Tuesday Training

Week One on the mat started tonight, Rodrigo's gi class. We worked on triangles from the guard, first the triangle attack when the guy reaches back with one arm to try and pry your closed guard open, second the triangle attack from spider or open guard (the entry out of closed guard is the elbow escape to shin block to moth guard).

One interesting wrinkle is that Rodrigo had us focus on attacking with a relatively wide, "bad triangle" first, then tightening and adjusting it into a good triangle. There were two methods, but the one that stuck with me was just grabbing the shin and using the off leg to plant and pivot into a better attacking angle.

Other than that, there were a couple of other emphasis points. The biggest ones for me were getting my hips up high off the mat when attacking with the legs and attacking as soon as the opportunity presents itself. Point two was especially important with the spider/open guard triangle attack, where Rodrigo emphasized attacking with the triangle as soon as the guy stands, not after he's already set, regripping your legs and beginning his own attack.

Rodrigo also had us finish with the armlock from S-mount, including the transition from mount to S-mount. This is a move I really need to master, insofar as mount is increasingly becoming my dominant top position (for better or worse). As much as I'm working the Ezekiel from mount, I need to make the armlock from S-mount part of the training rotation.

Tatame was fair - not bad for being off the mat for two weeks (six classes approx.), but nothing great either. I was terrible at passing the guard, but I did stand frequently when trying to attack, even resorting to the old PTMU against Clint. It didn't work. But at least I was working on what I need to be working on and not wasting training time. I also tried the half guard switch pass twice and it worked both instances.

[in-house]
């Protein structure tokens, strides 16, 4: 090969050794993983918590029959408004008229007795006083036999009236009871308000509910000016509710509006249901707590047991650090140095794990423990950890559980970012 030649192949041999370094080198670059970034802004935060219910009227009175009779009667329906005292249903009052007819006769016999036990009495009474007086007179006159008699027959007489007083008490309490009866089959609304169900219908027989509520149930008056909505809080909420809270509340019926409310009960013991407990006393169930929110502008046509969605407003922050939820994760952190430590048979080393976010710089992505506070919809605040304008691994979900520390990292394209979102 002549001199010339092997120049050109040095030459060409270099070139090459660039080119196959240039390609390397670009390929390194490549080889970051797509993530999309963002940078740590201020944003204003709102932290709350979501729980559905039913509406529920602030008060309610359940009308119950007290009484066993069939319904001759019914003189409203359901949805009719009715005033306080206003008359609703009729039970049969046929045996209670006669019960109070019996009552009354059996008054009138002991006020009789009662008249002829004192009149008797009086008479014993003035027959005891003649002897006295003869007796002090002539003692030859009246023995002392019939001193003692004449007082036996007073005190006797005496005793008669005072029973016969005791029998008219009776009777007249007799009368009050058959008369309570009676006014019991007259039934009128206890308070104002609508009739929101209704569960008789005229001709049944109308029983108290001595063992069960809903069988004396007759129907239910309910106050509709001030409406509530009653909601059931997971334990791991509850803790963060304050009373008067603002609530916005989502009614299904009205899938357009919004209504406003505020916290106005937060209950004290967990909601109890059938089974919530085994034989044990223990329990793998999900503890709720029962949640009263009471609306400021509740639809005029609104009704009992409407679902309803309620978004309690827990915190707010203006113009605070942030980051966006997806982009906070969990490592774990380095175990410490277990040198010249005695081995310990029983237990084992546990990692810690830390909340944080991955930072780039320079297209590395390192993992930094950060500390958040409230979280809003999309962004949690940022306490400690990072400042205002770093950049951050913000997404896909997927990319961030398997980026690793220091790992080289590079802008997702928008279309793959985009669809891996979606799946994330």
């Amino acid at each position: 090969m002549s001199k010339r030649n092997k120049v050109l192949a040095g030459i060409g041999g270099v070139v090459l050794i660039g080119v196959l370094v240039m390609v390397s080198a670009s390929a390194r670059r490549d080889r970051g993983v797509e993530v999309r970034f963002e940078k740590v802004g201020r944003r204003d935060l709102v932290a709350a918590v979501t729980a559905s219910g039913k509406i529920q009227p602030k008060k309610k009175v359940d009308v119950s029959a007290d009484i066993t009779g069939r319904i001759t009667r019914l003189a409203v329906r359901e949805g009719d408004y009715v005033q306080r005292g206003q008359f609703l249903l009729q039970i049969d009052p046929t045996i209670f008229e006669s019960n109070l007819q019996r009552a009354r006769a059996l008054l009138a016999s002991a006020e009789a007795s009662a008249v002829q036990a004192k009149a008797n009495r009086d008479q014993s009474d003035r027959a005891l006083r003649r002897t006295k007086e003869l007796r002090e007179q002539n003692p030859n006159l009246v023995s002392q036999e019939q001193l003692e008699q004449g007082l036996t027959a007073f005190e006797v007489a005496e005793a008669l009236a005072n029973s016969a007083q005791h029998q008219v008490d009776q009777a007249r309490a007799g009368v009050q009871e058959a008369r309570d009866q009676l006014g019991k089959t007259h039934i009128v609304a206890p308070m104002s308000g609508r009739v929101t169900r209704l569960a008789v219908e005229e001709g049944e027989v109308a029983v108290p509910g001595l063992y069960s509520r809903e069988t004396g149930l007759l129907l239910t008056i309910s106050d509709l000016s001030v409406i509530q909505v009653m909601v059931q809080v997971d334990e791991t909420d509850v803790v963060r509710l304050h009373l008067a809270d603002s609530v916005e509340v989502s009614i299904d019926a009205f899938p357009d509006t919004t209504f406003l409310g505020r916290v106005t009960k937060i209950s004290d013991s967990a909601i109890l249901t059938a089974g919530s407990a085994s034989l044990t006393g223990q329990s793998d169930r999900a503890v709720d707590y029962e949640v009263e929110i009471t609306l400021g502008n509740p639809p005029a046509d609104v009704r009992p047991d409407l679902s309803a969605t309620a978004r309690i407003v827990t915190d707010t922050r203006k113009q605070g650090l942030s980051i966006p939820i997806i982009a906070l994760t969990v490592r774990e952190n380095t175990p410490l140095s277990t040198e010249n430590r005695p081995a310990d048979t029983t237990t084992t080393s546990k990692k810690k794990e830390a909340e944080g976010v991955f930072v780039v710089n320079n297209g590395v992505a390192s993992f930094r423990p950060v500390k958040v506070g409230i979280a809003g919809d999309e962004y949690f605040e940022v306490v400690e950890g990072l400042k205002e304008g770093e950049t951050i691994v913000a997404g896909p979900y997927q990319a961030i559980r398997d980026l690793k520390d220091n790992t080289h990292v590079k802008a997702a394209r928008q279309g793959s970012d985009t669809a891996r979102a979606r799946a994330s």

From a certain perspective, considering the past two weeks, I'm almost tempted to give today's session a B-. With my cardio back over the next couple of days, I might be able to turn this into a decent six week run to the Subleague event after all.

One scheduling note, as they say: Thursday nights will now be all no gi. So between the early class on Wednesday and the Thursday class, there are two no gi classes each week - not a bad thing given the Subleague six weeks away.

Monday, March 23, 2009

Freestyle Takedowns

Some great stuff from Rudy Ruiz of UWM Wrestling and Wisconsin Combat Sports.

Here's a knee pick off the under/over hook pummel. The trick is to get the guy to step forward. I actually think Lindsey showed me something like this that he liked to use from the clinch.

And here's an old-fashioned double leg. I need to remember that the first step is the penetration step, the second step is the turn-the-corner, power-up step.

Grapplers Quest Gi Results

Courtesy of Gracie Magazine.
Grapplers Quest Gi Results Pro Division

Sunday, March 22, 2009

Day One: 6 Weeks Out

The first day of the camp for the Subleague event in early May was a light one: muscle endurance program (MEP) using tempo and explosive pushups from Joel over at 8Weeks Out. I had tried to do this program last fall, but my shoulder was still too weak from my labrium injury. So far, with the first routine done this afternoon, so good.

I'm doing Berardi/Beaster on Tuesdays and Man Makers on Thursdays, LSD9 on Saturday. The MEP is Sunday and Wednesday, with the final two weeks of the program having a Monday session, as well.